508
Expedition of Ochus against Phænicia Cyprus and Egypt
513
Death of Ocbus Arses succeeds him
518
Abridgment of the life of Demosthenes
519
Digression on the manner of fitting out fleets by the Athe nians
524

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Page 84 - Seventy weeks are determined upon thy people and upon thy holy city, to finish the transgression, and to make an end of sins, and to make reconciliation for iniquity, and to bring in everlasting righteousness, and to seal up the vision and the prophecy, and to anoint the most Holy.
Page 84 - Know therefore and understand, that from the going forth of the commandment to restore and to build Jerusalem unto the Messiah the Prince shall be seven weeks, and threescore and two weeks : the street shall be built again, and the wall, even in troublous times. And after threescore and two weeks shall Messiah be cut off, but not for himself...
Page 84 - And he shall confirm the covenant with many for one week: and in the midst of the week he shall cause the sacrifice and the oblation to cease, and for the overspreading of abominations he shall make it desolate, even until the consummation, and that determined shall be poured upon the desolate.
Page 489 - He possessed all the ornaments of the mind : he had the talent of speaking in perfection, and was well versed in the most sublime sciences. But a modest reserve threw a veil over all those excellent qualities, which still augmented their value, and he knew not what it was to be ostentatious of them.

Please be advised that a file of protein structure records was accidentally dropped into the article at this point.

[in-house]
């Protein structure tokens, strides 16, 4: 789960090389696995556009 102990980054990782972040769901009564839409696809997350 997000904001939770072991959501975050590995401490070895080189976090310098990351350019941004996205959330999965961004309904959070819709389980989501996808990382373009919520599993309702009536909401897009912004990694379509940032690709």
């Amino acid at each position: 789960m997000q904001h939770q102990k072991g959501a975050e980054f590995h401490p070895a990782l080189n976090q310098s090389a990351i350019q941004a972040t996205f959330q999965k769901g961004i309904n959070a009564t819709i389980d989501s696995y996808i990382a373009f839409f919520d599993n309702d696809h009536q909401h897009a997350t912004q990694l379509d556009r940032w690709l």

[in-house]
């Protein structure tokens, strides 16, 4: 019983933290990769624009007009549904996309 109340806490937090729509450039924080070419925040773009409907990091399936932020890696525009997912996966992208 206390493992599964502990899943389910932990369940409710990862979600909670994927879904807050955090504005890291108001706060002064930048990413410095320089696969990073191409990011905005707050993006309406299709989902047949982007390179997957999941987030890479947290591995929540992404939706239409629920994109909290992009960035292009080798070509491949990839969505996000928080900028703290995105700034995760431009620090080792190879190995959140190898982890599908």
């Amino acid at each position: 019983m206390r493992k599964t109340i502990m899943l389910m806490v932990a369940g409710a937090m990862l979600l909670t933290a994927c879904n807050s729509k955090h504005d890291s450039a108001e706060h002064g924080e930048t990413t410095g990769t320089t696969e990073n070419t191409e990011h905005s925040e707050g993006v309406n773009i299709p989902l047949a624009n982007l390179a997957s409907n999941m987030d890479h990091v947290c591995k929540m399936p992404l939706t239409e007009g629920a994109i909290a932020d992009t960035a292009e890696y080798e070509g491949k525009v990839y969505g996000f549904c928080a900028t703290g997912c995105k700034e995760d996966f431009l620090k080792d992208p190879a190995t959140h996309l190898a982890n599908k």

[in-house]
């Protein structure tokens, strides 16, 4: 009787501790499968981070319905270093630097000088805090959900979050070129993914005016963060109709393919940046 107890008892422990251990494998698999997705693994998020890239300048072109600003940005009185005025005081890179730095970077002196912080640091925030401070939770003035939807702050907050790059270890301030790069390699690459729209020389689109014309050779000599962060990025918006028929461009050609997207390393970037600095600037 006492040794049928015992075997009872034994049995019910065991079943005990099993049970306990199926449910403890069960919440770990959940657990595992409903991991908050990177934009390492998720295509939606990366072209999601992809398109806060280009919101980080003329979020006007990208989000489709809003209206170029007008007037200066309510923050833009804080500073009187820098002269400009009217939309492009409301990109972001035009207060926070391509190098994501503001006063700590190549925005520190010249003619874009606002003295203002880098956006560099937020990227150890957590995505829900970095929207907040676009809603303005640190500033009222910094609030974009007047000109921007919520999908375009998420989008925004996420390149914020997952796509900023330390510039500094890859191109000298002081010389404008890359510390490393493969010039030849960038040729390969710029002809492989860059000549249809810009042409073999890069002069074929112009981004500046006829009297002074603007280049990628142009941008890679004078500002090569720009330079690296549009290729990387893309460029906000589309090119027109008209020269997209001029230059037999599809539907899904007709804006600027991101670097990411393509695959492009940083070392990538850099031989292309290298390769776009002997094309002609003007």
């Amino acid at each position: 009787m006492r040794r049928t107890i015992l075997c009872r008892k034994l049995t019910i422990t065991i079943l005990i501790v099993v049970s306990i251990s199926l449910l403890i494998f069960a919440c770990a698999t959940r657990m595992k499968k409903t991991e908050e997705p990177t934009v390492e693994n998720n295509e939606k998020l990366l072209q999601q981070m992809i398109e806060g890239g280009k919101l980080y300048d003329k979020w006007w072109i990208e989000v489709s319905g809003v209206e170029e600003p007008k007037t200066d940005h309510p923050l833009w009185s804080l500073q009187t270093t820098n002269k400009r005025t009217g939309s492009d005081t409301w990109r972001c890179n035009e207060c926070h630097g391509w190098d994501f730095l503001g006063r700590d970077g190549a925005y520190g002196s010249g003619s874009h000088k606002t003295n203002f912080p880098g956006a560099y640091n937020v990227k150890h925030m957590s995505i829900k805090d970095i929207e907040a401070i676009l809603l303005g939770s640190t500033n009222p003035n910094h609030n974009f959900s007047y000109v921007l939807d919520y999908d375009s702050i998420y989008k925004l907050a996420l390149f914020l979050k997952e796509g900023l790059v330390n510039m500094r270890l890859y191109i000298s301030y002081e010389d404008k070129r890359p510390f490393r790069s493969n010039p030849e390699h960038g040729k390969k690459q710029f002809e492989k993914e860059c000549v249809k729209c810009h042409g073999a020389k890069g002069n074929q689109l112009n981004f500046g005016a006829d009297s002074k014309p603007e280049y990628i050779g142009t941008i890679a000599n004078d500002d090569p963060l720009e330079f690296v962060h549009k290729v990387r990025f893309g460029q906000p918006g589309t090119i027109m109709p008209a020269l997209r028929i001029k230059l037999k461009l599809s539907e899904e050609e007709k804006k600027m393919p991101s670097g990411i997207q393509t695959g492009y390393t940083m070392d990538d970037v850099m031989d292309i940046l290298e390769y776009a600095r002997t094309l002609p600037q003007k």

Page 309 - Socrates mihi videtur, id quod constat inter omnes, primus a rebus occultis et ab ipsa natura involutis, in quibus omnes ante eum philosophi occupati fuerunt, avocavisse philosophiam et ad vitam communem adduxisse, ut de virtutibus et...
Page 333 - Presently after, they entered, and found Socrates, whose chains had been taken off,' sitting by Xantippe his wife, who held one of his children in her arms. As soon as she perceived them, setting up great cries, sobbing, and tearing her face and hair, she made the prison resound with her complaints,
Page 331 - ... their lives or liberty : ought there to be any thing more dear and precious to them, than the preservation of Socrates ? Even strangers themselves dispute that honour with them, many of whom have come expressly, with considerable sums of money, to purchase...
Page 161 - Alcibiades had abandoned himself. Alcibiades, in those moments when he listened to Socrates, differed so much from himself, that he appeared quite another man. However, his headstrong, fiery temper, and his natural fondness for pleasure, which was heightened and inflamed by the...
Page 325 - ... voice but his own in his defence, and to appear before his judges in the submissive posture of a suppliant, he did not behave in that manner out of pride, or contempt of the tribunal ; it was from a noble and intrepid assurance, resulting from greatness of soul, and the...
Page 337 - he formed our youth, and taught our children to love their country, and to honour their parents. In this place he gave us his admirable lessons, and sometimes made us seasonable reproaches, to engage us more warmly in the pursuit of virtue.